From the published studies of E25, it is now clear that this approach to treating atopic disease can be successful. But there remain many issues, both practical and biological. For the study of atopic disease, a potentially excellent new tool has been provided that could allow IgE to be effectively eliminated, given the correct-dosing regimen, and provide the investigator with a means to ask questions about the role of IgE in the expression of a particular disease. No place is this more evident than in the study of asthma for which a long-standing debate revolves around the precise contribution of atopy to the genesis and maintenance of this disease. Furthermore, use of the drug may finally resolve questions about the role of IgE in parasitic rejection. From the perspective of the patient, at a minimum, the drug provides a proof-of-concept for all potential therapies seeking to reduce circulating IgE levels. With proper consideration of dosing, the drug appears as if it could provide remarkable improvement in the course of atopic disease. Some concerns still revolve around the improvement roles IgE may play in parasitic diseases, the cost of therapy, and that very long-term treatment effects have yet to be studied.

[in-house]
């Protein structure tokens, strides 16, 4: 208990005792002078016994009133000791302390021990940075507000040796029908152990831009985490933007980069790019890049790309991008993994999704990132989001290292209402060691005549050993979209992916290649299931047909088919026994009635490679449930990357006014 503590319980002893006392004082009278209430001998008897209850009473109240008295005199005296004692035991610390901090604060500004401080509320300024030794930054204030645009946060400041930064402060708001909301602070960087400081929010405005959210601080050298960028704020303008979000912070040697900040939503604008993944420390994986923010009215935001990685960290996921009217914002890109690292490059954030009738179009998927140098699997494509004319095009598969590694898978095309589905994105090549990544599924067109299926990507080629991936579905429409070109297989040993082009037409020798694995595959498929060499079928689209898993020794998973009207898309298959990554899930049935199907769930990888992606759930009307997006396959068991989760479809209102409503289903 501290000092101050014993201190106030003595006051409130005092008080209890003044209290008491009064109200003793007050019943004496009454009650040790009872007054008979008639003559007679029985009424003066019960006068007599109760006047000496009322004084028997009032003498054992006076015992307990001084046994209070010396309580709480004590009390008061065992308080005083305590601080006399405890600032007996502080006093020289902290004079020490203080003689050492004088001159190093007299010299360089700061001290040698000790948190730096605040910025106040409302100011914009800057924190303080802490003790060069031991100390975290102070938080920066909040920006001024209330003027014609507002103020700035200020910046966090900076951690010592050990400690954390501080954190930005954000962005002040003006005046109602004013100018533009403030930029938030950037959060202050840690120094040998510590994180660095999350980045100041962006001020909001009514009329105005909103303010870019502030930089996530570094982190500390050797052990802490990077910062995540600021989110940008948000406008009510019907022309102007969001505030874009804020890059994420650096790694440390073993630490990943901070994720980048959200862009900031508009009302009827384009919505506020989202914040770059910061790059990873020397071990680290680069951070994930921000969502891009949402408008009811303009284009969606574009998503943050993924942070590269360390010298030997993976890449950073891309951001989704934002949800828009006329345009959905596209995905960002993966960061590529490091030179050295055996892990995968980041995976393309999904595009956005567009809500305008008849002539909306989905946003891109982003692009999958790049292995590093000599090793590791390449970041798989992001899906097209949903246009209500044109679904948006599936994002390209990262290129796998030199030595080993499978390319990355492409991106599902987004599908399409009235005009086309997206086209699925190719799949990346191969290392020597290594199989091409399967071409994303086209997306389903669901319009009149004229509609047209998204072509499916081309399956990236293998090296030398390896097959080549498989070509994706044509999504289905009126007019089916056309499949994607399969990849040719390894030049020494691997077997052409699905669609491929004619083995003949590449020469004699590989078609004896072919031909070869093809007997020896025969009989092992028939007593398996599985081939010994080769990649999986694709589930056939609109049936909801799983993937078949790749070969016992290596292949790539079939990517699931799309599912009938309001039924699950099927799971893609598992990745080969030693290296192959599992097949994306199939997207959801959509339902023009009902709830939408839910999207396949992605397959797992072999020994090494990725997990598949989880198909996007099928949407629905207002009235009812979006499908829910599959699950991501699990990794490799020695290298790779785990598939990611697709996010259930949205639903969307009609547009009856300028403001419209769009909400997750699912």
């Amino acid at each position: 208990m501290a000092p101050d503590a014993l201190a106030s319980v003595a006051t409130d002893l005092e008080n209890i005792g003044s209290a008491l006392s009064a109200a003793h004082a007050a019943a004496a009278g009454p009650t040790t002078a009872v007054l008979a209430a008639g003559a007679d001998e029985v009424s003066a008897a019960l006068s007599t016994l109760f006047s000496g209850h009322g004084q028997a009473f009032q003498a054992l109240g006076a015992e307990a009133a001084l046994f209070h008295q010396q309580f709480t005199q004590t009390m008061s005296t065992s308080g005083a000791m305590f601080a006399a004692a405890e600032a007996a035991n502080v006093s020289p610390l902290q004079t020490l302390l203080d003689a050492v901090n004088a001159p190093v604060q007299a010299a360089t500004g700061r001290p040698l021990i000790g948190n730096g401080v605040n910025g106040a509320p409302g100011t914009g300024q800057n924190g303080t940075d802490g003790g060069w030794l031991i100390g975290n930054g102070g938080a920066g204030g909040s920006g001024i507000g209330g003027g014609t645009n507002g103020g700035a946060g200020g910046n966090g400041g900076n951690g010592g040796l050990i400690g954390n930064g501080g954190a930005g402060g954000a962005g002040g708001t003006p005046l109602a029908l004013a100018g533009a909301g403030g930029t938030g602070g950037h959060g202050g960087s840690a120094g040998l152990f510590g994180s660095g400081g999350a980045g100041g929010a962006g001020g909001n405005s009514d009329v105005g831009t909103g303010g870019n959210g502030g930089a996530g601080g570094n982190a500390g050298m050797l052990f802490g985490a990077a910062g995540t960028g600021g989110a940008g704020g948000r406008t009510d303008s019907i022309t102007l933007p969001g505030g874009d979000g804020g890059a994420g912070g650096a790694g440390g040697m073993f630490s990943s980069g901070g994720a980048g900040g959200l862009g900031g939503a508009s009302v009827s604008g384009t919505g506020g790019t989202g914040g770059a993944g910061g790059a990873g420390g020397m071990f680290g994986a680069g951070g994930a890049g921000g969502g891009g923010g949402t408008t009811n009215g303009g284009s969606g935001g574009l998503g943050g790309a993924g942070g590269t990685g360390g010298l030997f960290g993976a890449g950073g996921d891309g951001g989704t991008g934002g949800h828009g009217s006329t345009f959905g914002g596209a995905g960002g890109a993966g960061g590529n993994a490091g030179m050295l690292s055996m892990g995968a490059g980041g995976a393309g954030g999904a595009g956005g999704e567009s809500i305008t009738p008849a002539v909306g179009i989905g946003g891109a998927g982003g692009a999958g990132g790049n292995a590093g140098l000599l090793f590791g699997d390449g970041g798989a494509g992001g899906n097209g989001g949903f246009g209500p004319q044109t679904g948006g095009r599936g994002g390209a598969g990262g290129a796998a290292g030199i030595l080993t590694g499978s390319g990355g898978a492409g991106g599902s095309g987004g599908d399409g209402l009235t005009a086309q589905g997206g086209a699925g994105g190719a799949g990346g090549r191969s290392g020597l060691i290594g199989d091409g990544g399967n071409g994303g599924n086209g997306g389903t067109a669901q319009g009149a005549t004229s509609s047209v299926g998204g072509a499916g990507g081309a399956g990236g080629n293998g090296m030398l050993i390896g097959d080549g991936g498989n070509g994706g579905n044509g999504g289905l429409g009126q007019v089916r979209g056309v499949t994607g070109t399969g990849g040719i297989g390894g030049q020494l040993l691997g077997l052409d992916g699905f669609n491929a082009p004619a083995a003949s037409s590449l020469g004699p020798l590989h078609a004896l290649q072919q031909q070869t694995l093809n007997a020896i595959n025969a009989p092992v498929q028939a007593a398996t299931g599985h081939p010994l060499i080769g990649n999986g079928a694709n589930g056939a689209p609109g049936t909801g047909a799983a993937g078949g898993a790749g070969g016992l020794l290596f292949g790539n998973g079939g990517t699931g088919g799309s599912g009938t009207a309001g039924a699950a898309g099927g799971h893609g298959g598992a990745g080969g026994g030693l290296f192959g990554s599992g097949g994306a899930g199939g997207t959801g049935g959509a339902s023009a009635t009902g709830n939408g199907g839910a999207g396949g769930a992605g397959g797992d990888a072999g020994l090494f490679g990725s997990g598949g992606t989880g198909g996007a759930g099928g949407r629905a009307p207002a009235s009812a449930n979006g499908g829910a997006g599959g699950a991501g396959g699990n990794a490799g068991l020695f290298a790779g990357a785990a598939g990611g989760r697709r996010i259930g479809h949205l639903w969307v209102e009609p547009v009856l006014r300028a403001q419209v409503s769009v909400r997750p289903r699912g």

|Original language||English (US)|
|Number of pages||14|
|Journal||Clinical allergy and immunology|
|State||Published - 2002|
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